Special ceremonies have been in Malta to mark 100 years since the end of the First World War.
The President of Malta led tributes at the Cenotaph on Remembrance Sunday, to commemorate the 100-year anniversary of the Armistice.
Dozens of wreaths were laid during a ceremony at the monument in Floriana following a two-minute silence at exactly 11am led by the Armed Forces of Malta.
They were joined by officers and sailors from the Royal Navy destroyer HMS Diamond which was berthed in the Grand Harbour.
Veterans and VIPs from Malta, Britain, Australia, New Zealand, India, Canada, South Africa and France also joined the parade and church service.
Why was Malta known as ‘The Nurse of the Mediterranean’?
During the First World War, Malta was home to 27 military hospitals with more than 25,000 beds for wounded soldiers.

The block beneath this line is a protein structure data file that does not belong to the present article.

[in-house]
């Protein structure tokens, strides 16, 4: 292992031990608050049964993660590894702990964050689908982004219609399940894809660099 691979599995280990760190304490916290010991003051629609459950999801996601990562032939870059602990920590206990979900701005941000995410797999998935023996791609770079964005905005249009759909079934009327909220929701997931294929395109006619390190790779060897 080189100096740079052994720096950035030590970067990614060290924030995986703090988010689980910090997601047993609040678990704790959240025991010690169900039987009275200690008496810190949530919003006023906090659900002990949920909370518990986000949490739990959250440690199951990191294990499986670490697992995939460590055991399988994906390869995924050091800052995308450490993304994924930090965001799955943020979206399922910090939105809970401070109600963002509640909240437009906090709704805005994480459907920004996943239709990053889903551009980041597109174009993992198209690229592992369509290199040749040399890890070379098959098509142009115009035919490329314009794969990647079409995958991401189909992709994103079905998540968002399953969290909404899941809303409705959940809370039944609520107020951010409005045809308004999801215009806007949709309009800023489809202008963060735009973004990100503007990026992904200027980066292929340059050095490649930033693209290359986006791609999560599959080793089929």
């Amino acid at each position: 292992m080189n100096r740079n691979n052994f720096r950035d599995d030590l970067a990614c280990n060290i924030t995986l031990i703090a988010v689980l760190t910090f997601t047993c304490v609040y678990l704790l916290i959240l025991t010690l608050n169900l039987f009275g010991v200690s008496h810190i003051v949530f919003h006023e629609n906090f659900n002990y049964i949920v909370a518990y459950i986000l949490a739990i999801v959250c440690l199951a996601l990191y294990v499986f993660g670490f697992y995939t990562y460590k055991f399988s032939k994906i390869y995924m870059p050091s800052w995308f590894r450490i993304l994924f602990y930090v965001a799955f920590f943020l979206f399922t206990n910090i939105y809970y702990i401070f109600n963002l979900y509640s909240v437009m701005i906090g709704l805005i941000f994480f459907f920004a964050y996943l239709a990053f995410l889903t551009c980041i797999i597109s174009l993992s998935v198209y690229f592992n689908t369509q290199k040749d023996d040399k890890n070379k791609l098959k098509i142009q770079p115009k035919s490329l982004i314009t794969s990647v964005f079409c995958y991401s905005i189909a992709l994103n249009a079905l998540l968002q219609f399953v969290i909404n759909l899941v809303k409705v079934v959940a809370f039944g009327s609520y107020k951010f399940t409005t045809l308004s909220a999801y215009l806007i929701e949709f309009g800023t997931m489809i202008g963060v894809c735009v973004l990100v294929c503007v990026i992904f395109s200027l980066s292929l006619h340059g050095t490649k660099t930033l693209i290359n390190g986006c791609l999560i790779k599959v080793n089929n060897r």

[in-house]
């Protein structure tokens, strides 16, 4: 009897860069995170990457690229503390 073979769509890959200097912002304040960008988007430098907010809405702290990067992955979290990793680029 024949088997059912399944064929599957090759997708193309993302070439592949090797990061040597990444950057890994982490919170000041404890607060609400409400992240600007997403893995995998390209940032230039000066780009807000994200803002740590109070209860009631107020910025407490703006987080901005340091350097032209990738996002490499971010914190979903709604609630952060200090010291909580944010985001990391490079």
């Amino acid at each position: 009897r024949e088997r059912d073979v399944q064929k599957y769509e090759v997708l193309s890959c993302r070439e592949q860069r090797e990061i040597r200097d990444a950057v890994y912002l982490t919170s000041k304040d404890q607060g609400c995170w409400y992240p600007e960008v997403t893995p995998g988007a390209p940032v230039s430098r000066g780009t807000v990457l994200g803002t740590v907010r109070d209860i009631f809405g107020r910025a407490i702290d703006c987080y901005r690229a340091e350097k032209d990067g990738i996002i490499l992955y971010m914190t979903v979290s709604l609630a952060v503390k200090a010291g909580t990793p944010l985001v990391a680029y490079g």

The first batch of patients from the battlefields of Gallipoli in Turkey arrived in Valletta’s Grand Harbour in March 1915.
At a safe distance from the front line, Malta became a hospital island for more than 136,000 British, Australian, New Zealand and allied soldiers.
At its peak, almost 1,000 nurses were based in Malta, caring for up to 20,000 wounded and sick patients a day.
By the end of the war it had earned itself the nickname the ‘Nurse of the Mediterranean’.